Consulting my Ordnance Survey map I turned right onto the minor road ahead. So far, so good. Then I turned left too early and found myself on Hart Hill. A string of ponies were making their way to a gorse bush above me as I realised I shouldn’t be up there and turned back to the junction at which I should have gone straight on. A woman was standing in her garden on a bend in the road. She told me I was well on my way to Frogham, I had to go straight on, cross the brook, turn right and walk up over a ridge which she indicated on the distant horizon. As I continued a car stopped and the driver asked me for directions. I ask you! She asked me for directions! Although I was a bit dubious about it, she decided to go straight on. Soon she turned around, stopped, and got out her mobile phone. I quickly realised why. The road had ended. It now became a scarcely trodden footpath. I carried on, seeking the brook. All that remotely resembled a brook was a ditch alongside the footpath and a few little streams that were now not much more than mudholes, running across the path into it. Eventually, the path becoming less and less well travelled, my nerve cracked, and I reversed my steps to the helpful woman’s house. By now I had to negotiate my way among a large group of ponies lolling about all over the road. Rounding a bend I met a really evil-looking black and white terrier of some sort. It guarded the gate to a property. As far as I was concerned it was on the wrong side of the closed gate. Silently waiting for me to come alongside its home, it let out savage war cries and rushed, snapping, at my legs. I had to kick out a bit.
The helpful woman was not at home. I decided to go back and have another go. This time a driver, getting into a van told me there was no way through to Frogham using that lady’s directions. His advice was to go back the way I had come and look for a footpath on my left. I found it. There, facing me, were the stepping stones I had crossed earlier. That wasn’t going to be any use, so I went on to Newgrounds where I met another woman who confirmed the first woman’s directions. She said it would take me about an hour and a quarter. Now, since Jackie would be expecting me in the Frogham carpark at that very moment, that was a bit awkward. But we both had our mobile phones, and Jackie was very patient and had Miranda Hart to entertain her, and it was a good hour to lunchtime, so all would be well.
Ah. No signal. Try again. I had a signal but she didn’t. I left a message. I did that several times in the next three quarters of an hour. What I didn’t know was that she was doing the same, and had even driven off to find a signal, to no avail.
Before setting off yet again, I had a really good look at the map, and, there, clearly marked, not very many yards from where I’d turned back, was Ditchend Brook. I reached it in double quick time, especially when, as anticipated, I had to encounter the terrible terrier again. This time he had brought his little mate along. Warding off two snapping, snarling dogs is a bit more difficult. I had not received instructions about how to cross the lovely cool rivulet with clear water running over an albeit shallow stony bed. Of course I had to walk across it. Which, trousers hoisted, I did.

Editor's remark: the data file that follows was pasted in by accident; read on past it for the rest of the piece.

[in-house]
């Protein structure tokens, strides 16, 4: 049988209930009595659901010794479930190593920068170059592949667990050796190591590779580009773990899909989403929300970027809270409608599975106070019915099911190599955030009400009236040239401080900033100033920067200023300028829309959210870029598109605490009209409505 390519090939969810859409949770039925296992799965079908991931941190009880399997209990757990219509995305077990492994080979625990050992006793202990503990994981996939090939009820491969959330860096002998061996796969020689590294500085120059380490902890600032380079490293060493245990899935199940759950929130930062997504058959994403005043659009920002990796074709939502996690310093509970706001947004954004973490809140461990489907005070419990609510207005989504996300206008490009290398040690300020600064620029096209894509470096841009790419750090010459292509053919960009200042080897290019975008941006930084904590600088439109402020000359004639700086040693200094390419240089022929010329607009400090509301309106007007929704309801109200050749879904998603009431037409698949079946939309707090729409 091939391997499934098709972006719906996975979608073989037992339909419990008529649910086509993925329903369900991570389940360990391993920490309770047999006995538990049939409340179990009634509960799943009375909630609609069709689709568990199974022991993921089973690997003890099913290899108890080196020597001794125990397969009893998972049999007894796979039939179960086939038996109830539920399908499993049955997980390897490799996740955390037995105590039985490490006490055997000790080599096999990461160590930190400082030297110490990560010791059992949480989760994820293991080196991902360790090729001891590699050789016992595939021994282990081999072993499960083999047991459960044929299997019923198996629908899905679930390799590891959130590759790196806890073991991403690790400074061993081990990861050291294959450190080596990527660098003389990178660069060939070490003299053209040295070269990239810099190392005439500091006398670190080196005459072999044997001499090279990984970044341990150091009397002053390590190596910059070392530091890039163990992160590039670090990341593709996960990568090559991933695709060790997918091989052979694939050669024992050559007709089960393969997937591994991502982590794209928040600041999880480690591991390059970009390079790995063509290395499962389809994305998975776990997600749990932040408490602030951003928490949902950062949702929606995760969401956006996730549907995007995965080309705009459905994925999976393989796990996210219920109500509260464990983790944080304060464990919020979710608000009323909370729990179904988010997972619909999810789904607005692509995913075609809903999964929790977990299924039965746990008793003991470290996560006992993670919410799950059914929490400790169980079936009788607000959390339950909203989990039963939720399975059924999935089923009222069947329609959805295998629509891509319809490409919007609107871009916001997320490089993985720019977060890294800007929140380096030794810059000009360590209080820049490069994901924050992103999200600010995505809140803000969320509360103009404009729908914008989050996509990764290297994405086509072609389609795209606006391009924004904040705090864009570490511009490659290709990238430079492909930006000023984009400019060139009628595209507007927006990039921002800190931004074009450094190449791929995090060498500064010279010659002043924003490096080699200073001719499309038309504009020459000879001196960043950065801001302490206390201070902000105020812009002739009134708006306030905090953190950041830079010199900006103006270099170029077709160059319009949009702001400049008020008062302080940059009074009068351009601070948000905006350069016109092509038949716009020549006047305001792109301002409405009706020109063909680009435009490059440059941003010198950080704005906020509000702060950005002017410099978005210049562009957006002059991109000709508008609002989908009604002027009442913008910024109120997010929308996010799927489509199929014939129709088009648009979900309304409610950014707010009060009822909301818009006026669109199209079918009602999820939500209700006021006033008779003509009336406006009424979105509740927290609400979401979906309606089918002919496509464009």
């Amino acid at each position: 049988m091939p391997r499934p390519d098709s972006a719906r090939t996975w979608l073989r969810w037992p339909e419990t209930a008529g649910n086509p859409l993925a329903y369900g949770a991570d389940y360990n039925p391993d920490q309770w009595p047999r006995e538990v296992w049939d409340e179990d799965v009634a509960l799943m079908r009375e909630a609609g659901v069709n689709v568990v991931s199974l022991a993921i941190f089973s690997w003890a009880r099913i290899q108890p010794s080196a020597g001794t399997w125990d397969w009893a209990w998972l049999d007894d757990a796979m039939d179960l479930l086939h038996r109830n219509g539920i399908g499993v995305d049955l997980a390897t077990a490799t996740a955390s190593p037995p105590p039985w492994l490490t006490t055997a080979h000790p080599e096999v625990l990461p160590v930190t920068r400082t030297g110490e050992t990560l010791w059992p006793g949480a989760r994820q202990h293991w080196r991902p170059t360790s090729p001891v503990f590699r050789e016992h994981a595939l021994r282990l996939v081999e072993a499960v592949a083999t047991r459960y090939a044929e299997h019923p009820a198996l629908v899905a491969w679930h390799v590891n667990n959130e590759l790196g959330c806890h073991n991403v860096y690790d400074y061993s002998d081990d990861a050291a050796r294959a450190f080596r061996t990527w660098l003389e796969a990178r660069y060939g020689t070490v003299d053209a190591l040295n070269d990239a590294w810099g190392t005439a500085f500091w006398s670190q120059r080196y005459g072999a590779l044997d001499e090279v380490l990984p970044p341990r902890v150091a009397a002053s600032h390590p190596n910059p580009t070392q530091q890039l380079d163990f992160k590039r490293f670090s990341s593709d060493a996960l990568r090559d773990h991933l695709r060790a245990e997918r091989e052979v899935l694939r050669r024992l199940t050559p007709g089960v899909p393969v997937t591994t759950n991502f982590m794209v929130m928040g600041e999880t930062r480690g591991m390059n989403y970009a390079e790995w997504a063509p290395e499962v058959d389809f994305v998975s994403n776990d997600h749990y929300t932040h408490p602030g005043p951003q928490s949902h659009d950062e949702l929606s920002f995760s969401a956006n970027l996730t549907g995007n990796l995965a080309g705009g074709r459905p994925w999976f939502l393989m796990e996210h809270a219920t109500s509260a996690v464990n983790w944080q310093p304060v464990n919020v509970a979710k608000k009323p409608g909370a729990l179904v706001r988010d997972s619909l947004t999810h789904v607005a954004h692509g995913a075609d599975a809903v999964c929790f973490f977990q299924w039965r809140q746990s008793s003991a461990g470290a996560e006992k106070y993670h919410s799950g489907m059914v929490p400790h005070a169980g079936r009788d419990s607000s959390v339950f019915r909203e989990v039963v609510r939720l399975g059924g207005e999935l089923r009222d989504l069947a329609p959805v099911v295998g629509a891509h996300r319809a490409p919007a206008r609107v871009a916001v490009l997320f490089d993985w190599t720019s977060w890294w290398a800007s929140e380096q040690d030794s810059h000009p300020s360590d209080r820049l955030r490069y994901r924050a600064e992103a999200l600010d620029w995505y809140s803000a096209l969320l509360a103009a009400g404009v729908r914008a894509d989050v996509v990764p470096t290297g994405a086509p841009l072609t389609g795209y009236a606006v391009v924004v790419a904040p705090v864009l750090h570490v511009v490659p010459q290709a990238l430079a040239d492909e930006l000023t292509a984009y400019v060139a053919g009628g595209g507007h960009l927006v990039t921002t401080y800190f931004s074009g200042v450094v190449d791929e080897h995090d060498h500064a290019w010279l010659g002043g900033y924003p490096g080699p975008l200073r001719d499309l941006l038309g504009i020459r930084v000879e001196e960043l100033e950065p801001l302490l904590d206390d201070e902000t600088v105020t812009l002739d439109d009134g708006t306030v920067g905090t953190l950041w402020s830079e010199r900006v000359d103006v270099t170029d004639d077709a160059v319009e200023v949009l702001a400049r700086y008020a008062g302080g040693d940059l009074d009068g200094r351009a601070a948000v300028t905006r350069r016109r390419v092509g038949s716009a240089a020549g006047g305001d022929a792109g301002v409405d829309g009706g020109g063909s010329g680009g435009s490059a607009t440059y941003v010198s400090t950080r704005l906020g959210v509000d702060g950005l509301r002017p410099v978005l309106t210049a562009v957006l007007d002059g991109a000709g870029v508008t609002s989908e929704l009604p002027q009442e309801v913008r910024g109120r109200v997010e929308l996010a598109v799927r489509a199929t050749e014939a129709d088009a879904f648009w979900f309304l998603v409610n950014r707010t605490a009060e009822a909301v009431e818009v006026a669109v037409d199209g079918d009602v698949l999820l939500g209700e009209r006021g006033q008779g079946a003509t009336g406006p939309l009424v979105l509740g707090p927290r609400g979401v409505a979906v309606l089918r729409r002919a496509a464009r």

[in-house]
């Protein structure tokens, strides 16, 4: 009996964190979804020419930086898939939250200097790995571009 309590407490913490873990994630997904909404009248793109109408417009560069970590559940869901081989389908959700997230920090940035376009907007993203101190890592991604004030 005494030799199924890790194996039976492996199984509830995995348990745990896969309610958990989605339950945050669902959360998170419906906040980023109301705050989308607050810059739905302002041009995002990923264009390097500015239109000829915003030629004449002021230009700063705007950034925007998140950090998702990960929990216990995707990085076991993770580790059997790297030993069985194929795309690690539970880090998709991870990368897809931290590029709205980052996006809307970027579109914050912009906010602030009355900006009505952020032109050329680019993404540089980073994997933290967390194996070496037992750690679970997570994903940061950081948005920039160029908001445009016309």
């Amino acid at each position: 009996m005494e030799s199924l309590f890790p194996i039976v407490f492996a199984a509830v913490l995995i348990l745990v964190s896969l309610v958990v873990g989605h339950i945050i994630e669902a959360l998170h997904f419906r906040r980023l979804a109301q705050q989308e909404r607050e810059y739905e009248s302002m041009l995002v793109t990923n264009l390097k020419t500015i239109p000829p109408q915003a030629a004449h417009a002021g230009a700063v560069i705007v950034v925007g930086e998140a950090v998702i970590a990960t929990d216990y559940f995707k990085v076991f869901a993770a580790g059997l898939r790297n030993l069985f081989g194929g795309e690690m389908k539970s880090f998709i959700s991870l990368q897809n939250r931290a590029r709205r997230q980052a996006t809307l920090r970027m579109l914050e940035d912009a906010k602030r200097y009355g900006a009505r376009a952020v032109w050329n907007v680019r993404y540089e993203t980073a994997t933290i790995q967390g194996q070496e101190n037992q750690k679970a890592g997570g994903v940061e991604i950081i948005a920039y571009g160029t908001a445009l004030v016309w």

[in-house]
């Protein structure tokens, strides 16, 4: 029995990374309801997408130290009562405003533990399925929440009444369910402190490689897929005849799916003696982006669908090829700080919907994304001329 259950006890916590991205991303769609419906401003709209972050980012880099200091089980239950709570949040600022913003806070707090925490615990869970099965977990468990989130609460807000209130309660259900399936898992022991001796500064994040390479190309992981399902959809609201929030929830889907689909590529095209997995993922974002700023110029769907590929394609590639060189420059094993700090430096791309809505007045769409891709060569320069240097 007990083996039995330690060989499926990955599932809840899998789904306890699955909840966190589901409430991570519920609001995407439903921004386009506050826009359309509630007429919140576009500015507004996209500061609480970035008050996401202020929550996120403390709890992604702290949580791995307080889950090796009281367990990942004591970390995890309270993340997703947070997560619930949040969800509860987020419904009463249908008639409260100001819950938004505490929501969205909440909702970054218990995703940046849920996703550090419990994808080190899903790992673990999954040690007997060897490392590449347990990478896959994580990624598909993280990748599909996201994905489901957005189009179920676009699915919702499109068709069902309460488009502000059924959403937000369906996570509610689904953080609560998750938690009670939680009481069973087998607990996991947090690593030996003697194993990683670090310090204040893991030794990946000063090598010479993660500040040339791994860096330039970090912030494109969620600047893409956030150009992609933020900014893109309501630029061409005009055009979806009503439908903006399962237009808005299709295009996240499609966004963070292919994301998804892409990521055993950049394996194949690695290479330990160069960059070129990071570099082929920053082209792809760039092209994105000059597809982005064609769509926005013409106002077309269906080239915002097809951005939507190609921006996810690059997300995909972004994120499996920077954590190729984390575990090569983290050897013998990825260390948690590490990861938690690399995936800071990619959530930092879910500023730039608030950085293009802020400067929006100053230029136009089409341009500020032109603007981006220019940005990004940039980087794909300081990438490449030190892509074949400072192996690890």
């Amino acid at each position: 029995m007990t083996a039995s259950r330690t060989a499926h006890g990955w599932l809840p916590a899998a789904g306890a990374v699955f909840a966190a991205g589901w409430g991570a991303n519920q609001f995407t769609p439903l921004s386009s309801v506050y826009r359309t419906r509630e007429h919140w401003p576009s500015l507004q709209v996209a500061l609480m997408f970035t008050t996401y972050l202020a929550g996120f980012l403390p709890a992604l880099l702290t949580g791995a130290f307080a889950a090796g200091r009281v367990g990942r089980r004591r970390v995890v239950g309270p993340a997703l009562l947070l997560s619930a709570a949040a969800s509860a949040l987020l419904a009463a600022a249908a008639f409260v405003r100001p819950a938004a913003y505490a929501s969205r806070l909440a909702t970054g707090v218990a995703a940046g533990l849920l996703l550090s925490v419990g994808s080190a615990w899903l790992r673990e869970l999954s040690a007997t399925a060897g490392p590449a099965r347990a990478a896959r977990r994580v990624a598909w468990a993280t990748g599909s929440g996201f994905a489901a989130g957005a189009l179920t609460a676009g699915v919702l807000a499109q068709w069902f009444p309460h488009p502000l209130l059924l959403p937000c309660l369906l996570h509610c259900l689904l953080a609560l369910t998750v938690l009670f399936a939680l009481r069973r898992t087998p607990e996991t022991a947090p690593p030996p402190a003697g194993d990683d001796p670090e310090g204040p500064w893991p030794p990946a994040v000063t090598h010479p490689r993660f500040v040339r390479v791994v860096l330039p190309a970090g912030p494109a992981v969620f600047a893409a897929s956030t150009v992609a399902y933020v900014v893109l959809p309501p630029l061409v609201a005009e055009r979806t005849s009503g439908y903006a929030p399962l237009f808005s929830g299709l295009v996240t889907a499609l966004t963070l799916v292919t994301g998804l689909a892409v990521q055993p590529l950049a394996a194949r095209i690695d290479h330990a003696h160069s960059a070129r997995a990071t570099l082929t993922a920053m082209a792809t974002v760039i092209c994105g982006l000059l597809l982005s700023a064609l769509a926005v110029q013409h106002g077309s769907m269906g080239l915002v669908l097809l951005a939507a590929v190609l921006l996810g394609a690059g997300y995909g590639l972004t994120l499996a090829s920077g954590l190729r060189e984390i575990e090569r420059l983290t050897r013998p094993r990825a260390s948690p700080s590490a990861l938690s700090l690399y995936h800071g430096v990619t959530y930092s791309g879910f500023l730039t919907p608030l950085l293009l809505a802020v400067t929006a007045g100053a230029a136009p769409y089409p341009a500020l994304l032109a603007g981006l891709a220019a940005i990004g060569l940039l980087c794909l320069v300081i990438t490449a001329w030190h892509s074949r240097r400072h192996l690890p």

This was hopeful. Just turn right, up and over the heath, and Frogham and Jackie await. Ah. But, which of the numerous tracks criss-crossing the heath would be the right one? I rather liked the look of one which skirted areas marked as Burnt Balls and Long Bottom. Hopefully it would lead to Hampton Ridge, which runs down to Frogham. Paying attention to the contour lines on the map, I should stay along the bottom edge of that ridge, otherwise I’d end up on Thompson’s Castle. Since my Thompson family live on Mapperley Top near Nottingham, I didn’t think there would be much point in that.
Hampton Ridge is a wide thoroughfare. Once on there it was downhill all the way. Jackie was waiting. I was three quarters of an hour late. From her vantage point, not having any idea of the direction I would be taking, she had actually spotted me coming down from the ridge, and jumped up and down waving her arms in the air. Sadly, I didn’t notice.
As we settled down to lunch at the Fighting Cocks pub in Godshill, Jackie commented that, what with Burnt Balls, Long Bottom, and Fighting Cocks, it had been rather a ‘Carry On’ walk. Her quip refers to the scurrilous series of films throughout the 1960s, all entitled ‘Carry On……………’. They were notorious for their suggestive scenarios and double entendre dialogue. Well, whichever way you look at it, this morning’s effort had been a bit of a carry on.
The lunch was amazing. We took the pensioners’ special, two items for £7.95. We both chose starters, pate for Jackie and whitebait for me; and each had haddock chips and peas to follow. The starters alone were a meal in themselves. All homemade and very well cooked. Peroni and Otter Ale were drunk.
Aldi’s pork spare ribs were almost as good as Jackie’s special fried rice which combined for our evening meal. I finished the Saint Emilion while Jackie savoured Hoegaarden.